Voting and the Homosexual Agenda

In anticipation of today’s primaries, Rabbi Yehuda Levin, spokesman for the Union of Orthodox Rabbis of the U.S. and Canada issued a statement calling on Jews to vote for family values candidates.

Candidates who support abortion on demand, the homosexual agenda, liberal attitudes towards pornography of any sort — are antithetical to our way of life and it is forbidden to support or vote for them.

Our former president, internationally acknowledged as the premier legal decisor, Rabbi Moshe Feinstien was most vigorous in condemning abortion on demand and the homosexual agenda and we take his legacy as our guide.

What intrigued me most about this statement was its source. What is the Union of Orthodox Rabbis?

As it turns out, it is not affiliated with the Orthodox Union. In fact, the Rabbinical Council of America (RCA), which is aligned with the Orthodox Union, was founded because the Union of Orthodox Rabbis (also known as Agudas Harabbonim) was too conservative.

According to Jerome Chanes:

The RCA was founded in 1935 because the existing Orthodox rabbinical organization, Agudas Horabbonim, the Union of Orthodox Rabbis, made up of Yiddish-speaking, European-born-and-educated rabbis, refused to accept rabbis who had been ordained at Yeshiva University. The RCA today is the largest and most geographically representative of the Orthodox rabbinical organizations. The Agudas Horabbonim still exists, but is little more than a paper organization.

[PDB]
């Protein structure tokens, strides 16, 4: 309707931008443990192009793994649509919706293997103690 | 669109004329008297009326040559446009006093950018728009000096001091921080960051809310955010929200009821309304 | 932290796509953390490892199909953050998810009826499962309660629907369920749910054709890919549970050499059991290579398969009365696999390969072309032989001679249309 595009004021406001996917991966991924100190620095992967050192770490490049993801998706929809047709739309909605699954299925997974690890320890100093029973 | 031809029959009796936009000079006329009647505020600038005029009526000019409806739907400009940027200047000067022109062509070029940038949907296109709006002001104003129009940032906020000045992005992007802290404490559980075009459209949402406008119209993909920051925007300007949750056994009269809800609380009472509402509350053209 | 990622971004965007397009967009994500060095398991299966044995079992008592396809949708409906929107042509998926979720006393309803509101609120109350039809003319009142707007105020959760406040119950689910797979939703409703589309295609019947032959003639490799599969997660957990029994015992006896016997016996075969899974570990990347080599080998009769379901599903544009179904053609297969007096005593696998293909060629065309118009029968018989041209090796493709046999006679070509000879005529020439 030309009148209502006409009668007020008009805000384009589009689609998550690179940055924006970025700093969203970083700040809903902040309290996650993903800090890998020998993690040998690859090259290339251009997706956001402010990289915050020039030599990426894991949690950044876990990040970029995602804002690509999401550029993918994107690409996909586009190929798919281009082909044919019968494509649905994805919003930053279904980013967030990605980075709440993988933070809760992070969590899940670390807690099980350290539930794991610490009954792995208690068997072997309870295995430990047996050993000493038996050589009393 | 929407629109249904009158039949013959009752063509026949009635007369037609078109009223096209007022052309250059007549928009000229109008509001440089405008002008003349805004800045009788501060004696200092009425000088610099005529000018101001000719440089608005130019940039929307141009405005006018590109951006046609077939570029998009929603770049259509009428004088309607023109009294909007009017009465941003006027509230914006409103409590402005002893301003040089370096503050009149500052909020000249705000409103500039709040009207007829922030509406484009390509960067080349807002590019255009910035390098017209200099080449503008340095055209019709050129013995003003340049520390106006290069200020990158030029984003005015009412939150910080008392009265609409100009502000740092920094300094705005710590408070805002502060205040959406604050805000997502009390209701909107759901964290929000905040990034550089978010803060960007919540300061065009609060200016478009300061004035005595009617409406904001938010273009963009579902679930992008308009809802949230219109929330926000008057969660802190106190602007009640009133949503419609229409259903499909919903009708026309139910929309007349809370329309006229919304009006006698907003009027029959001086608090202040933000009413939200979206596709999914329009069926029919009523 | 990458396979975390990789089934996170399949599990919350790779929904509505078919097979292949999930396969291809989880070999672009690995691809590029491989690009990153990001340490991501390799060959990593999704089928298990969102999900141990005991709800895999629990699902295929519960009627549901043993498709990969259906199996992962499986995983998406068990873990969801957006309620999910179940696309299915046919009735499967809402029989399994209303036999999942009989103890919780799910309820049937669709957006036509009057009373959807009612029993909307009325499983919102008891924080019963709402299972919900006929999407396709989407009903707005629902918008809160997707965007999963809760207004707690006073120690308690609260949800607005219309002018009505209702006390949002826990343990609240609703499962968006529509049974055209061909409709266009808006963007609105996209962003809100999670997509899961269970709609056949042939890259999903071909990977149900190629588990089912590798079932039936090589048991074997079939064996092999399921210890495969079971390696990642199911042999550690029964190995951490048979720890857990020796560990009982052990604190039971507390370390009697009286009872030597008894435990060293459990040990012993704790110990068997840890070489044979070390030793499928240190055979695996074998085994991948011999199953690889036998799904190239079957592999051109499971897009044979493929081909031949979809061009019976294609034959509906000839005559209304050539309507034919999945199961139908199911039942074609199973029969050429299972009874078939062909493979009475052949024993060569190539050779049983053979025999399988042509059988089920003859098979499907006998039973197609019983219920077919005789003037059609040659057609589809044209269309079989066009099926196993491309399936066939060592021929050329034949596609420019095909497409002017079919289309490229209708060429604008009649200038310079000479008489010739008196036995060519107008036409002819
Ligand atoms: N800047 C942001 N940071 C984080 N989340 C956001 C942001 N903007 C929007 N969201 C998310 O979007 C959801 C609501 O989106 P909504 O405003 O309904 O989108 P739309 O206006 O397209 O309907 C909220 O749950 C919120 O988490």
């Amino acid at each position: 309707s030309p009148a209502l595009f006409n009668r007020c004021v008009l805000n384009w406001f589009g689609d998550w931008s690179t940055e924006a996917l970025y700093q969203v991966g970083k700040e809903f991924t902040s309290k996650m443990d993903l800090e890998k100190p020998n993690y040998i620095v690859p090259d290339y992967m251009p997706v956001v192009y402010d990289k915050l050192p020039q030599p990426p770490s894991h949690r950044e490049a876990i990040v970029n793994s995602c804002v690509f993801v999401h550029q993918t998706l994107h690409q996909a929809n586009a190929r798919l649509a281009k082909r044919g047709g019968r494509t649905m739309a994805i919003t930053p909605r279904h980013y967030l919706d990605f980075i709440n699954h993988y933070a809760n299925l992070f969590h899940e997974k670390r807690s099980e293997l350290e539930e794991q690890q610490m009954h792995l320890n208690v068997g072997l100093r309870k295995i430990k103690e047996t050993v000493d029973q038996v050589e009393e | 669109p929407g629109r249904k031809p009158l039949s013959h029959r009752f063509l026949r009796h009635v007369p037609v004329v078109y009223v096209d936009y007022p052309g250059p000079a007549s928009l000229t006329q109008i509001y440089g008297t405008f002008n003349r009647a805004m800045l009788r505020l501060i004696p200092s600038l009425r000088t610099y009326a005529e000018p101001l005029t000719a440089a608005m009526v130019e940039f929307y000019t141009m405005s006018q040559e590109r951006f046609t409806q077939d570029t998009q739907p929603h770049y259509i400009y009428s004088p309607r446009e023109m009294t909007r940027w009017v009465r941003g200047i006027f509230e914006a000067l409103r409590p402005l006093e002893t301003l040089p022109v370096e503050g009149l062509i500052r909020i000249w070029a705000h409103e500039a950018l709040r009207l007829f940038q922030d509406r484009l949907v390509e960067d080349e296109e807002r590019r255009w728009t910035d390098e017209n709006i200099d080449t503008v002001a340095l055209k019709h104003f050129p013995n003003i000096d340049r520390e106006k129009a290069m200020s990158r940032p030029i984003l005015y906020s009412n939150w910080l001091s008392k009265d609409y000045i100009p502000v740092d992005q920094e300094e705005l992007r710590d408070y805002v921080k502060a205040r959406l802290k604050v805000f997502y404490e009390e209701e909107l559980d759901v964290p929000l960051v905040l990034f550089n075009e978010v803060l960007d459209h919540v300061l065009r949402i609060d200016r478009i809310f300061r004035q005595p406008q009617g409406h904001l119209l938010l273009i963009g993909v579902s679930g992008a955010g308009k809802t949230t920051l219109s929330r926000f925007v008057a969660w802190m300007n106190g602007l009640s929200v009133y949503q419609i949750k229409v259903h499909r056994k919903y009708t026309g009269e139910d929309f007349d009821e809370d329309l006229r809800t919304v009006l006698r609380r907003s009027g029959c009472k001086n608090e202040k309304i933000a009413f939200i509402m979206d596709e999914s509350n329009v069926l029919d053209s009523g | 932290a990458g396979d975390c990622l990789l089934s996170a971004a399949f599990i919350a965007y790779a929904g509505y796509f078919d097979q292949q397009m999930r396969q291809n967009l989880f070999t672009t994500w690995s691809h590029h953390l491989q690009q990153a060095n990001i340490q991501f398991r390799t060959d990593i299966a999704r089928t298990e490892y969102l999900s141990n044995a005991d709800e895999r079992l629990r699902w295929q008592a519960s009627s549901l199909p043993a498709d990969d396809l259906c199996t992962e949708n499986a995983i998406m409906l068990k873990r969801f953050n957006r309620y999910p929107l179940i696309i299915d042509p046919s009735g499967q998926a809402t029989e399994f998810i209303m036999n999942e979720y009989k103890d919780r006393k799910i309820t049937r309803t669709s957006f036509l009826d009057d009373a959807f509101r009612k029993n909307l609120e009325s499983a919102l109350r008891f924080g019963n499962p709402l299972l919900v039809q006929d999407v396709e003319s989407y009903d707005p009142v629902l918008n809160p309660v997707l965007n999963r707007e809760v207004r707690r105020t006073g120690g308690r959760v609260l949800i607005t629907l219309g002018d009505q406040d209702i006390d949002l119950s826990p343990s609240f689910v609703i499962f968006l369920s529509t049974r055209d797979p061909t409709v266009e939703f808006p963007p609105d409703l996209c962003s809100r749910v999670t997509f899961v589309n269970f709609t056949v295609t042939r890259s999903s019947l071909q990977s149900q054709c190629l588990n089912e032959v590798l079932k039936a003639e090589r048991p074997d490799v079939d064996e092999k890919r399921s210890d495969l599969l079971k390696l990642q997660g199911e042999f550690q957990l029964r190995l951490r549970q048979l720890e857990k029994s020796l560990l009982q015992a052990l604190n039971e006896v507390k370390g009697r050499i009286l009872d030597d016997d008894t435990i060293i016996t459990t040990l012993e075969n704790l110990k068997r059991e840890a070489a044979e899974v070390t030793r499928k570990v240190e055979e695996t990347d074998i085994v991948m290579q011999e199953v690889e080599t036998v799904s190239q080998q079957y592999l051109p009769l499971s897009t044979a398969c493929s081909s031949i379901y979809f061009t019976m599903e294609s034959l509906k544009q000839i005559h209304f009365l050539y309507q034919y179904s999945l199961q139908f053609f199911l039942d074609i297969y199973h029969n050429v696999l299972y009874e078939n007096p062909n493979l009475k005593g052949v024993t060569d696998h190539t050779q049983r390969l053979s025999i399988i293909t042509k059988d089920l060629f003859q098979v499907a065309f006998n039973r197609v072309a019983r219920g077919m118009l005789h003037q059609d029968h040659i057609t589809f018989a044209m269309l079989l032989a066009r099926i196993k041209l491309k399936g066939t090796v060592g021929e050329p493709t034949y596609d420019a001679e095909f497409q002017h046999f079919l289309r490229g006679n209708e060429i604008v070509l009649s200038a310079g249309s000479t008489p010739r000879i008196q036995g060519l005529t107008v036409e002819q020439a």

But as Rabbi Levin notes, Rabbi Moshe Feinstein — considered one of the great rabbis and halakhic scholars of the 20th century — was the president of Agudas Harabbonim, which means that it must have been a fairly significant organization at some point.

Along those lines, I was struck by Rabbi Levin’s assertion that Rav Moshe had vigorously condemned the homosexual agenda. The question of Judaism and homosexuality is at the fore of communal discourse today — even in the Orthodox community — but I wouldn’t have thought it was a major issue for Rav Moshe, who passed away in 1986.

Posted on February 5, 2008

Note: The opinions expressed here are the personal views of the author. All comments on are moderated. Any comment that is offensive or inappropriate will be removed. Privacy Policy